Key personalities[edit]

References and notes[edit]

  1. ^ M. Antoinette Czaplicka, The Turks of Central Asia in History and at the Present Day, Elibron, 2010, p.19
  2. ^ http://www.britannica.com/bps/search?query=turanism
  3. ^ Stoddard, T. Lothrop. “Pan-Turanism”. The American Political Science Review. Vol. 11, No. 1. (1917): 16.
  4. ^ http://www.britannica.com/bps/search?query=turanism
  5. ^ Müller, M. (1862) Lectures on The Science of Language. Delivered At The Royal Institution of Great Britain in April, May, and June, 1861. Second London Edition, Revised. New York: Charles Scribner, (p.241). Project Gutenberg eBook.
  6. ^ Paksoy, H.B., ‘Basmachi’: TurkestanNational Liberation Movement 1916-1930s - Modern Encyclopedia of Religions in Russia and the Soviet Union, Florida: Academic International Press, 1991, Vol. 4
  7. ^ Caravans to Oblivion: The Armenian Genocide, 1915 (Hardcover) by G. S. Graber
  8. ^ Farrokh, Dr. Kaveh. "Chapter Three: The Gray Wolves". 

Further reading[edit]

  • Arnakis, George G.. 'Turanism: An Aspect of Turkish Nationalism'. In Balkan Studies, Vol. 1 (1960): 19-32.
  • Atabaki, Touraj (2000). Azerbaijan: Ethnicity and the Struggle for Power in Iran.
  • Farrokh, Kaveh (2005) Pan-Turanianism takes aim at Azerbaijan: A geopolitical agenda.
  • Landau, J.M. (1995). Pan-Turkism: From Irredentism to Cooperation. London: Hurst.
  • Lewis, B. (1962). The Emergence of Modern Turkey. London: Oxford University Press.
  • Lewis, B. (1998). The Multiple identities of the Middle East. London: Weidenfeld & Nicolson.
  • Wikisource-logo.svg Macdonell, Arthur Anthony (1922). "Pan-Turanianism". Encyclopædia Britannica (12th ed.). 
  • Paksoy, H.B. (1991). ‘Basmachi’: TurkestanNational Liberation Movement 1916-1930s. In Modern Encyclopedia of Religions in Russia and the Soviet Union (Vol 4). Florida: Academic International Press. [1]
  • Poulton, H. (1997). Top Hat, Grey Wolf, and Crescent: Turkish Nationalism and the Turkish Republic. London, England: Hurst.
  • Richards, G. (1997). ‘Race’, Racism and Psychology: Towards a Reflexive History. Routledge.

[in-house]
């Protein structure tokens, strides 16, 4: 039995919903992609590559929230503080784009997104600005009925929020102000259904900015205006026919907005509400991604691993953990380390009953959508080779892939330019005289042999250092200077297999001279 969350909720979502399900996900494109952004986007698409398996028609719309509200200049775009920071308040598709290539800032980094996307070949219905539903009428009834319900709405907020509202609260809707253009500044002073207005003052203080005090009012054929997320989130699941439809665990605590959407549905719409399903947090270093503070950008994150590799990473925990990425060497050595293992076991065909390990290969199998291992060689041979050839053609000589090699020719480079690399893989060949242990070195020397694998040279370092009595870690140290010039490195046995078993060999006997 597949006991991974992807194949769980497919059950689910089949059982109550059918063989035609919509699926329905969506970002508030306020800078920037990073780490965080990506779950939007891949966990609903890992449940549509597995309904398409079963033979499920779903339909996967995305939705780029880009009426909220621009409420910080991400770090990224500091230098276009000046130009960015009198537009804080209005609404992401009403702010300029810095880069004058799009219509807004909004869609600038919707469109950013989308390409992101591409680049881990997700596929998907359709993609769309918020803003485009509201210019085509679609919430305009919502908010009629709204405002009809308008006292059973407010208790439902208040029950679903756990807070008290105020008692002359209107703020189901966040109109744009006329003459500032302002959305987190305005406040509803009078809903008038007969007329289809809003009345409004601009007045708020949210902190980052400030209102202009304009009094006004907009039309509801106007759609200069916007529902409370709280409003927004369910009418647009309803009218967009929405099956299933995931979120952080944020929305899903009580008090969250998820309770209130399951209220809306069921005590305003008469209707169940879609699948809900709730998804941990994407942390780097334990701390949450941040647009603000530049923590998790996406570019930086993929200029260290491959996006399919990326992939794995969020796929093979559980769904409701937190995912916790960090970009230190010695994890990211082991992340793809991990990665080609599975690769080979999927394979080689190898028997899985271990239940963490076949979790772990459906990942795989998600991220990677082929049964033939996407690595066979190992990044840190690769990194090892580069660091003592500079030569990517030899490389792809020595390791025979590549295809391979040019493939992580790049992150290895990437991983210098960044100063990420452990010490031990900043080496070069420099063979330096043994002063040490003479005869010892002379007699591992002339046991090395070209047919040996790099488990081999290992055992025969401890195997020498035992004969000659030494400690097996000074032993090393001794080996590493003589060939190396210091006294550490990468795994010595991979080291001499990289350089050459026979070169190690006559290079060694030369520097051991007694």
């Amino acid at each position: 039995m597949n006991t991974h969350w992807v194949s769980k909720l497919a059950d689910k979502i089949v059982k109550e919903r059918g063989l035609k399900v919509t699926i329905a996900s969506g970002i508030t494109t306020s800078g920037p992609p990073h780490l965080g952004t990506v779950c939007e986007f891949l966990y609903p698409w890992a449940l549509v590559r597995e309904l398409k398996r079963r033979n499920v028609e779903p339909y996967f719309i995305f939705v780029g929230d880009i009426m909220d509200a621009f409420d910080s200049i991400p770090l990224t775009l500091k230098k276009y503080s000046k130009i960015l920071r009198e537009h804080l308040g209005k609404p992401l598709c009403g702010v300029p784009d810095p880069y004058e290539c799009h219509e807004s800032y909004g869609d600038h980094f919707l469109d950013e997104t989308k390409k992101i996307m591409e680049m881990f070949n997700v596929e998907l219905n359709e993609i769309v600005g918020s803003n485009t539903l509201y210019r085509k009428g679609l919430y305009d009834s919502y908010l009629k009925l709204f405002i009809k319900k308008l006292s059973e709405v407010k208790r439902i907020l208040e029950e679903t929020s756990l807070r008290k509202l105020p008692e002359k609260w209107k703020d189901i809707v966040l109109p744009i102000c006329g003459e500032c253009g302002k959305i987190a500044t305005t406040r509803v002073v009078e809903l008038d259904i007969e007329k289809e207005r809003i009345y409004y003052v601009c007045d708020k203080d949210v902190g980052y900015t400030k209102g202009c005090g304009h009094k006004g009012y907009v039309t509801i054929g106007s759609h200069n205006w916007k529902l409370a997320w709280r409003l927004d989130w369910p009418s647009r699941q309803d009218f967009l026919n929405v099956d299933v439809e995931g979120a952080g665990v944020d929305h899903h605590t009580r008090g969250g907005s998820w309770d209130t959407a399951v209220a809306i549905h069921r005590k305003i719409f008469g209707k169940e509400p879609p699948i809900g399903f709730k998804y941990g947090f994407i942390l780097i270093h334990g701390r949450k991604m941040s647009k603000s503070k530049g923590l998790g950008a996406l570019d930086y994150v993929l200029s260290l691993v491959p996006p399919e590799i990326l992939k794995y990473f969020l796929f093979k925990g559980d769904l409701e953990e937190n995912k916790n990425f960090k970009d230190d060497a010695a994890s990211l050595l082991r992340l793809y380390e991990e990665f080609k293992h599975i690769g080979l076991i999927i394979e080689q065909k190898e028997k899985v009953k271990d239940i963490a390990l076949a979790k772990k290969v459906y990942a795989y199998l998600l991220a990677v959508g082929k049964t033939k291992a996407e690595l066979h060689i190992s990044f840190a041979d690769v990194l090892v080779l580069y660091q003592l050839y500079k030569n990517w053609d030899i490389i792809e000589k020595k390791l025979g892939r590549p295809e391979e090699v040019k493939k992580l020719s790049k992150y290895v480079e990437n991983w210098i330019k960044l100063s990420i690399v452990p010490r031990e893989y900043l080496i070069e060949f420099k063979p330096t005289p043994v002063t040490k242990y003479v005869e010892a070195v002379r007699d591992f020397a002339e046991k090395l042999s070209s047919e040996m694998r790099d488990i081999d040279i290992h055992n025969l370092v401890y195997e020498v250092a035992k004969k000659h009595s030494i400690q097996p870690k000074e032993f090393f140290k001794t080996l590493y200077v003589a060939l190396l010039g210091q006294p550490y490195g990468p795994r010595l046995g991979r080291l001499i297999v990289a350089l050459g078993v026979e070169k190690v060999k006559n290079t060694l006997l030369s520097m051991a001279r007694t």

• Richards Martin, Macaulay Vincent, Hickey Eileen, Vega Emilce, Sykes Bryan, Guida Valentina, Rengo Chiara, Sellitto Daniele, Cruciani Fulvio, Kivisild Toomas, Villerns Richard, Thomas Mark, Rychkov Serge, Rychkov Oksana, Rychkov Yuri, Golge Mukaddes, Dimitrov Dimitar, Hill Emmeline, Bradley Dan, Romano Valentino, Cail Francesco, Vona Giuseppe, Demaine Andrew, Papiha Surinder, Triantaphyllides Costas, Stefanescu Gheorghe, Hatina Jiri, Belledi Michele, Di Rienzo Anna, Novelletto Andrea, Oppenheim Ariella, Norby Soren, Al-Zaheri Nadia, Santachiara-Benerecetti Silvana, Scozzari Rosaria, Torroni Antonio, & Bandelt Hans Jurgen. (2000). Tracing European founder lineages in the Near Eastern mtDNA pool. American Journal of Human Genetics, 67, p. 1251-1276.
  • Said, E. (1979). Orientalism. New York: Vintage Books.
  • Searle-White, J. (2001). The Psychology of Nationalism. Palgrave Macmillan.
  • Toynbee, A.J. (1917). Report on the Pan-Turanian Movement. London: Intelligence Bureau Department of Information, Admiralty, L/MIL/17/16/23.
  • Stoddard, T. Lothrop. “Pan-Turanism”. The American Political Science Review. Vol. 11, No. 1. (1917): 12-23.
  • Zenkovsky, S. A. (1960). Pan-Turkism and Islam in Russia. Cambridge-Massachusetts: Harvard University Press.
  • Zeman, Zbynek & Scharlau, Winfried (1965), The merchant of revolution. The life of Alexander Israel Helphand (Parvus). London: Oxford University Press. See especially pages 125-144. ISBN 0-19-211162-0 ISBN 978-0192111623

See also[edit]

External links[edit]